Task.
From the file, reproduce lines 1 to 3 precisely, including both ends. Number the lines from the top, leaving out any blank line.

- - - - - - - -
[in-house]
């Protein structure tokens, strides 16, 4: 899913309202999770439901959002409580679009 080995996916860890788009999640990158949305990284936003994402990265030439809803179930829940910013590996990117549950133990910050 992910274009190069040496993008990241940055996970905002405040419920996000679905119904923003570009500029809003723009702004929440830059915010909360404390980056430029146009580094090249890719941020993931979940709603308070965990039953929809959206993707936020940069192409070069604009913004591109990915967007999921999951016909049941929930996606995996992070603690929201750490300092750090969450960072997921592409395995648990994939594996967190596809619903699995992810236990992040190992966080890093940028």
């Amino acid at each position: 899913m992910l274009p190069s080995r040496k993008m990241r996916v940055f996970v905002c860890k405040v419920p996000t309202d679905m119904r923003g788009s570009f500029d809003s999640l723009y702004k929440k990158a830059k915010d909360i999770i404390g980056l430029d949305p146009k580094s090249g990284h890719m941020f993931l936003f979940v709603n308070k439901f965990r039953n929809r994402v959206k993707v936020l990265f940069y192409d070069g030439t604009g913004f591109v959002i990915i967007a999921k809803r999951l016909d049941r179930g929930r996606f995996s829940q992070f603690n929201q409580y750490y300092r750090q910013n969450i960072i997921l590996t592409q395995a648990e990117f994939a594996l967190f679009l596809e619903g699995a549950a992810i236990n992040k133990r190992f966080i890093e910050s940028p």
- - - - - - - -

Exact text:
[in-house]
């Protein structure tokens, strides 16, 4: 899913309202999770439901959002409580679009 080995996916860890788009999640990158949305990284936003994402990265030439809803179930829940910013590996990117549950133990910050 992910274009190069040496993008990241940055996970905002405040419920996000679905119904923003570009500029809003723009702004929440830059915010909360404390980056430029146009580094090249890719941020993931979940709603308070965990039953929809959206993707936020940069192409070069604009913004591109990915967007999921999951016909049941929930996606995996992070603690929201750490300092750090969450960072997921592409395995648990994939594996967190596809619903699995992810236990992040190992966080890093940028």
């Amino acid at each position: 899913m992910l274009p190069s080995r040496k993008m990241r996916v940055f996970v905002c860890k405040v419920p996000t309202d679905m119904r923003g788009s570009f500029d809003s999640l723009y702004k929440k990158a830059k915010d909360i999770i404390g980056l430029d949305p146009k580094s090249g990284h890719m941020f993931l936003f979940v709603n308070k439901f965990r039953n929809r994402v959206k993707v936020l990265f940069y192409d070069g030439t604009g913004f591109v959002i990915i967007a999921k809803r999951l016909d049941r179930g929930r996606f995996s829940q992070f603690n929201q409580y750490y300092r750090q910013n969450i960072i997921l590996t592409q395995a648990e990117f994939a594996l967190f679009l596809e619903g699995a549950a992810i236990n992040k133990r190992f966080i890093e910050s940028p």